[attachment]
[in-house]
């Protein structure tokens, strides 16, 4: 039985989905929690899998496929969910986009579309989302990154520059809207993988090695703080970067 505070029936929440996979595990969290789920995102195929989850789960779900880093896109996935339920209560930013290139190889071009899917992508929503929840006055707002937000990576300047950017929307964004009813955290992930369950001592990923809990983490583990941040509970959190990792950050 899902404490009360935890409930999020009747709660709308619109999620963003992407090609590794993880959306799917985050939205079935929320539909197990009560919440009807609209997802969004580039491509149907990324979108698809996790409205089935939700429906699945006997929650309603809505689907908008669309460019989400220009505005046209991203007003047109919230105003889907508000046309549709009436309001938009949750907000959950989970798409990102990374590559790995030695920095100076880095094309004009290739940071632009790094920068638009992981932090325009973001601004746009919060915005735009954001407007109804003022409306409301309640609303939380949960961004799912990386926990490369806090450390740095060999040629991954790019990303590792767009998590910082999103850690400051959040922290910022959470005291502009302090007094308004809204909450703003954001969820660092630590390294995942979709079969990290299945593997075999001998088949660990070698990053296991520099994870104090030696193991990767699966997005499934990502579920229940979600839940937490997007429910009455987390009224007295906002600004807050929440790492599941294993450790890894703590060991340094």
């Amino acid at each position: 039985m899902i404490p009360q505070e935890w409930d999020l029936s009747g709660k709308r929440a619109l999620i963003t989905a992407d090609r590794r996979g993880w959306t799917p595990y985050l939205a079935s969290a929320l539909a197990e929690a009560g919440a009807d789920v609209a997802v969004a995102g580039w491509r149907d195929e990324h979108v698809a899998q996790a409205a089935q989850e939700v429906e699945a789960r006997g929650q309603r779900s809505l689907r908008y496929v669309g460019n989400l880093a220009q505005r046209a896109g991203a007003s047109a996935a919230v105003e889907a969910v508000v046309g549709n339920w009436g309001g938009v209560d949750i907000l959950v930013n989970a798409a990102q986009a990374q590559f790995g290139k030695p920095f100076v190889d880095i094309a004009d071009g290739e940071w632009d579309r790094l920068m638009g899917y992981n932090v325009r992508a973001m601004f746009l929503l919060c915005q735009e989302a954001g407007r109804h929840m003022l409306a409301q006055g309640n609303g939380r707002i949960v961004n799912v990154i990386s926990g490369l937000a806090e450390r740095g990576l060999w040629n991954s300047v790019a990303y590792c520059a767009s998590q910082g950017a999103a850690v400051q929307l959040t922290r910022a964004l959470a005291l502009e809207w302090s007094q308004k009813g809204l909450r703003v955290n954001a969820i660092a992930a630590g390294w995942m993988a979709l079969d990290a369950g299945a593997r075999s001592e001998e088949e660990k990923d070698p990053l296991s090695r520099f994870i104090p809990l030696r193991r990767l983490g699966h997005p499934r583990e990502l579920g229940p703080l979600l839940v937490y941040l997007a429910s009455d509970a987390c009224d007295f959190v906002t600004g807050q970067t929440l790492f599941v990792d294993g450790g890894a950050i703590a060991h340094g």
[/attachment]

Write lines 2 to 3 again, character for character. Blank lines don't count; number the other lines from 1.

């Protein structure tokens, strides 16, 4: 039985989905929690899998496929969910986009579309989302990154520059809207993988090695703080970067 505070029936929440996979595990969290789920995102195929989850789960779900880093896109996935339920209560930013290139190889071009899917992508929503929840006055707002937000990576300047950017929307964004009813955290992930369950001592990923809990983490583990941040509970959190990792950050 899902404490009360935890409930999020009747709660709308619109999620963003992407090609590794993880959306799917985050939205079935929320539909197990009560919440009807609209997802969004580039491509149907990324979108698809996790409205089935939700429906699945006997929650309603809505689907908008669309460019989400220009505005046209991203007003047109919230105003889907508000046309549709009436309001938009949750907000959950989970798409990102990374590559790995030695920095100076880095094309004009290739940071632009790094920068638009992981932090325009973001601004746009919060915005735009954001407007109804003022409306409301309640609303939380949960961004799912990386926990490369806090450390740095060999040629991954790019990303590792767009998590910082999103850690400051959040922290910022959470005291502009302090007094308004809204909450703003954001969820660092630590390294995942979709079969990290299945593997075999001998088949660990070698990053296991520099994870104090030696193991990767699966997005499934990502579920229940979600839940937490997007429910009455987390009224007295906002600004807050929440790492599941294993450790890894703590060991340094």
């Amino acid at each position: 039985m899902i404490p009360q505070e935890w409930d999020l029936s009747g709660k709308r929440a619109l999620i963003t989905a992407d090609r590794r996979g993880w959306t799917p595990y985050l939205a079935s969290a929320l539909a197990e929690a009560g919440a009807d789920v609209a997802v969004a995102g580039w491509r149907d195929e990324h979108v698809a899998q996790a409205a089935q989850e939700v429906e699945a789960r006997g929650q309603r779900s809505l689907r908008y496929v669309g460019n989400l880093a220009q505005r046209a896109g991203a007003s047109a996935a919230v105003e889907a969910v508000v046309g549709n339920w009436g309001g938009v209560d949750i907000l959950v930013n989970a798409a990102q986009a990374q590559f790995g290139k030695p920095f100076v190889d880095i094309a004009d071009g290739e940071w632009d579309r790094l920068m638009g899917y992981n932090v325009r992508a973001m601004f746009l929503l919060c915005q735009e989302a954001g407007r109804h929840m003022l409306a409301q006055g309640n609303g939380r707002i949960v961004n799912v990154i990386s926990g490369l937000a806090e450390r740095g990576l060999w040629n991954s300047v790019a990303y590792c520059a767009s998590q910082g950017a999103a850690v400051q929307l959040t922290r910022a964004l959470a005291l502009e809207w302090s007094q308004k009813g809204l909450r703003v955290n954001a969820i660092a992930a630590g390294w995942m993988a979709l079969d990290a369950g299945a593997r075999s001592e001998e088949e660990k990923d070698p990053l296991s090695r520099f994870i104090p809990l030696r193991r990767l983490g699966h997005p499934r583990e990502l579920g229940p703080l979600l839940v937490y941040l997007a429910s009455d509970a987390c009224d007295f959190v906002t600004g807050q970067t929440l790492f599941v990792d294993g450790g890894a950050i703590a060991h340094g």